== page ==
I have to admit, seeing all those bikes rented out made me feel the excitement of possibility.

Taipei and Taichung still have a long way to go to better organize the city infrastructure to accommodate the bicycle.

Let's hope other cities in Taiwan look to Kaohsiung for leadership in integrating the bike into our daily lives.


 Be sure to check out another one of Michael Turton's Northern Cross Island bike trips . Like a pilgrimage to Mecca, Taiwan riders must do this journey with michael at least once in their lives.

Friday, October 19, 2012

Rabobank Leaves Giant At The Altar: Rabobank Pulls Sponsorship

Days after announcing an agreement in which Giant would hold exclusive rights to marketing Rabobank branded cycling gear as well as picking up the apparel tab for the Rabobank team, Rabobank has announced it will pull its sponsorship from professional cycling in the wake of the doping revelation uncovered in the Lance Armstrong investigation. 

“Great partners”The extension of the existing sponsor contract includes all Rabobank pro cycling teams. These consists of the Rabobank men’s road and cyclocross team, the Rabobank-Giant Off-Road team and, with its Liv/giant women’s brand, the Rabobank women’s team led by Olympic and World Champion Marianne Vos. 
“Rabobank and Giant have been great partners since 2009,” said Giant CEO Tony Lo. “We build bikes that help them win world championships, and their feedback pushes us to develop world-leading technologies. We’re excited to now extend that partnership into apparel.”
Taiwan's largest bicycle maker may be scrambling to fill the void left by one of the peloton's oldest sponsors and one of Giant's best marketing streams for high-end bikes. 

With great partners like these, who needs enemies?

It appears Giant may be stepping up as the title sponsor. 

Wednesday, October 17, 2012

October 20-21: Another Expedition on the Northern Cross Island Highway


Michael is organizing another of his great Northern Cross Island rides. These rides are becoming legendary as Michael is becoming known as Mr. Northern Cross. 

I will be unable to attend. But if you have time this weekend, you should really take the opportunity for a fun two days on the bike. 

This is by no means a hardcore race. Rather, it is an accessible ramble into the mountains that most regular riders can enjoy.


October 20th-21st. Northern Cross-Island Highway ride. Leaving Yongning Metro 7-11 around 8 to ride up the 7A to the 7. Overnight in Lower Baling. Day 2 leave around 7, arrive in I-lan midafternoon. Taipei people should be home for dinner.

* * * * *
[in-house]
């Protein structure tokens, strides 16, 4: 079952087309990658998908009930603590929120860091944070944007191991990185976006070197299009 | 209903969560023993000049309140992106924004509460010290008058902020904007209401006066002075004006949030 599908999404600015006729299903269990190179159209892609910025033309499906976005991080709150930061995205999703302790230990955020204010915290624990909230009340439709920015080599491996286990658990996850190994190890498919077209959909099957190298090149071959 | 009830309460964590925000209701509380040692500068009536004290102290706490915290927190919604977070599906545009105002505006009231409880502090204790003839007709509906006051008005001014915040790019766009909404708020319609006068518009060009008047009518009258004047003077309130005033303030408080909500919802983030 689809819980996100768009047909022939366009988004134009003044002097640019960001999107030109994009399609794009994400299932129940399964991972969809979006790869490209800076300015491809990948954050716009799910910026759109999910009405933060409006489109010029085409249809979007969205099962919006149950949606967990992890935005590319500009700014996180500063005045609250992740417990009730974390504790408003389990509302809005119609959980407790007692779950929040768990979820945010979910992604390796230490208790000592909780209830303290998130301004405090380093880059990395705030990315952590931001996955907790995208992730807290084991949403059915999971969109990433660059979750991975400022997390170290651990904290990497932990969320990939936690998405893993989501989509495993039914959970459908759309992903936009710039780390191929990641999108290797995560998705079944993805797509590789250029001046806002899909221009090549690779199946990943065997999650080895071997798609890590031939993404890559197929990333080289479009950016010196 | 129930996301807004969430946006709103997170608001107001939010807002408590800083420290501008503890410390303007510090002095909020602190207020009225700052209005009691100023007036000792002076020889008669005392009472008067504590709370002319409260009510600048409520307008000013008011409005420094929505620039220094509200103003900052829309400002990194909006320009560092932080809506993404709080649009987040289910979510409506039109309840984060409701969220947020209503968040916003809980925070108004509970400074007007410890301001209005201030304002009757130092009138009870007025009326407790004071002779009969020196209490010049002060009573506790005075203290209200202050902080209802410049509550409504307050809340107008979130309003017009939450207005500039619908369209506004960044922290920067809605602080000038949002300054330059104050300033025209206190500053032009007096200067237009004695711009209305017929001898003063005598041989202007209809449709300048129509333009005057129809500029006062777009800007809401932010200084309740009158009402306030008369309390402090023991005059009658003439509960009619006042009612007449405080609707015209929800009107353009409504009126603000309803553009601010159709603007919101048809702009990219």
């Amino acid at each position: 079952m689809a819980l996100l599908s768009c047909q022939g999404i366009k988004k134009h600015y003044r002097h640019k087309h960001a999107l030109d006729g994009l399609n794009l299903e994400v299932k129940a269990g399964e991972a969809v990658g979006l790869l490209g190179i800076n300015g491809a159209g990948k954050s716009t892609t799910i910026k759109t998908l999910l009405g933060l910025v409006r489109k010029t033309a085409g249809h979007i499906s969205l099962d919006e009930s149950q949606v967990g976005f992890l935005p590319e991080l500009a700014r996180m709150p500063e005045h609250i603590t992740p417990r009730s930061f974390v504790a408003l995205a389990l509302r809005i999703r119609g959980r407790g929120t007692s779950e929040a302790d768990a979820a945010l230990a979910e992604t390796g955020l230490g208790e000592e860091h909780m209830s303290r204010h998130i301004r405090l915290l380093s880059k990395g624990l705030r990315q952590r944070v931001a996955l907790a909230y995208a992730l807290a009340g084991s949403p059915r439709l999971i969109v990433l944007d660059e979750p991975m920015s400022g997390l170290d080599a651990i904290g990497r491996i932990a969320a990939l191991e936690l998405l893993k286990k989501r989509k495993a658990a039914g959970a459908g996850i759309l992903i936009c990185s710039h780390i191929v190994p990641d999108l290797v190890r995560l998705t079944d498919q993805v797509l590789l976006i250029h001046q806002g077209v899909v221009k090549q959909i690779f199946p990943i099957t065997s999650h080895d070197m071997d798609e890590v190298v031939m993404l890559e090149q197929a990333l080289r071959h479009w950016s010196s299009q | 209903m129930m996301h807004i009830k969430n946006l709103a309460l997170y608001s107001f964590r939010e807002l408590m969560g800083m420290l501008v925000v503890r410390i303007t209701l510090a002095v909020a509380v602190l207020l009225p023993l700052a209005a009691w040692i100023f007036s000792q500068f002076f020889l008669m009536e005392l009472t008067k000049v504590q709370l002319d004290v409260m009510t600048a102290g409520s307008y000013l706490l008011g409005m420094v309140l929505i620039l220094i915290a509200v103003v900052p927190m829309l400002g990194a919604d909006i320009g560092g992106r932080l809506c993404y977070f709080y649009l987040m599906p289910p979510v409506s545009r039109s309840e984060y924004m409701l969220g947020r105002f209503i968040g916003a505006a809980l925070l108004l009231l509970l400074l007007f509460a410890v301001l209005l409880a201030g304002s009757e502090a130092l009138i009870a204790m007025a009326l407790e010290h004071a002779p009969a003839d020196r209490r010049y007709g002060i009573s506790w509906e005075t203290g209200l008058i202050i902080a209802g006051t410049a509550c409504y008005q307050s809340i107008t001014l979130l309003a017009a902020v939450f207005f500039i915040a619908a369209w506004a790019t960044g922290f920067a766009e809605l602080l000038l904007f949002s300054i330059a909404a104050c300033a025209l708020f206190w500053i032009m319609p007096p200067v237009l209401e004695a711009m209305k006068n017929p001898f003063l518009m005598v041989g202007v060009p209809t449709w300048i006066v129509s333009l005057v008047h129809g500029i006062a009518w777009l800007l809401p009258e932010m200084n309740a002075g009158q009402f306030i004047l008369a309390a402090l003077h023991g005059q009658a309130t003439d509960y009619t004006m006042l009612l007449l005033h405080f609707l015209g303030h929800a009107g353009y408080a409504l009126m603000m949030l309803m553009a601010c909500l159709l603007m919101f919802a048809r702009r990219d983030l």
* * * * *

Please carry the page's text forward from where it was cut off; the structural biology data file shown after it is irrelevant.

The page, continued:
The Second Taiwan International Bike Festival and Links


 To coincide with Taichung Bike Week, Taiwan's second (actially third, but the first one got a do-over) annual International Bike Festival will kick off on November 10th. Taiwan's Tourism Bureau has been busy stoking international interest in the event with press releases and inviting bike bloggers to fly in and write favorable pieces about leisure bike trails, Giant Bicycles, Sun Moon Lake and eastern Taiwan. While I can't fault anyone for accepting the opportunity to be feted on the government's dime, I have to wonder if the patronage pays off for Taiwan. There has been an obvious thrust under the Ma administration to ease Taiwan's economy into one based on tourism. The bicycle is a major part of that equation. Check out this predictable press release from New Zealand or this gag-worthy brochure copy from the Canberra Times. The lucky bloggers had plenty to see as Taiwan again tries to lionize individuals to become industry icons. I hope in the future more cycling publications will send their own staff to see Taiwan's cycling culture away from a government minder or industry patron who is footing the bill.

The best part of the bike festival is the Maxxis KOM Challenge, a sadistic race from sea level to 3275m. This year's Giro d'Italia King of the Mountains winner, Matteo Rabottini, will be here to learn a thing or two about the misery Taiwan's topography can throw at the world's best.


Monday, October 15, 2012

One Killed and 26 Injured in Tour of Changhua Bike Event


As riders were still filtering in to the finish line at the Tour of Changhua, word around the reception area spread that several riders had been injured, and some critically, somewhere along the course. 

This morning it was confirmed that there had been 26 injuries and, sadly, one fatality

This seems to be an awfully high price for an event that is organized in the name of "fun". Immediately questions arose as to who or what was to blame. 

The Merida sponsored Tour of Changhua has become one of the largest biking events in Taiwan. Over its three-year run, the ToC has annually drawn in excess of 7000 cyclists as participants or non-registered followers. This is both a testament to the event's popularity as an open event, as well as a testament to the growth of road cycling as an activity for sport and leisure in Taiwan.

Cycling is a dangerous sport. There are certain risks involved in propelling oneself at high speeds down public roadways. Lots of things can happen. The risk is acknowledged as soon as we clip the chinstraps of our helmets. Automobiles often pose the greatest threat to cyclists, but even in the guarded confines of a professional race there is still room for tragedy to strike.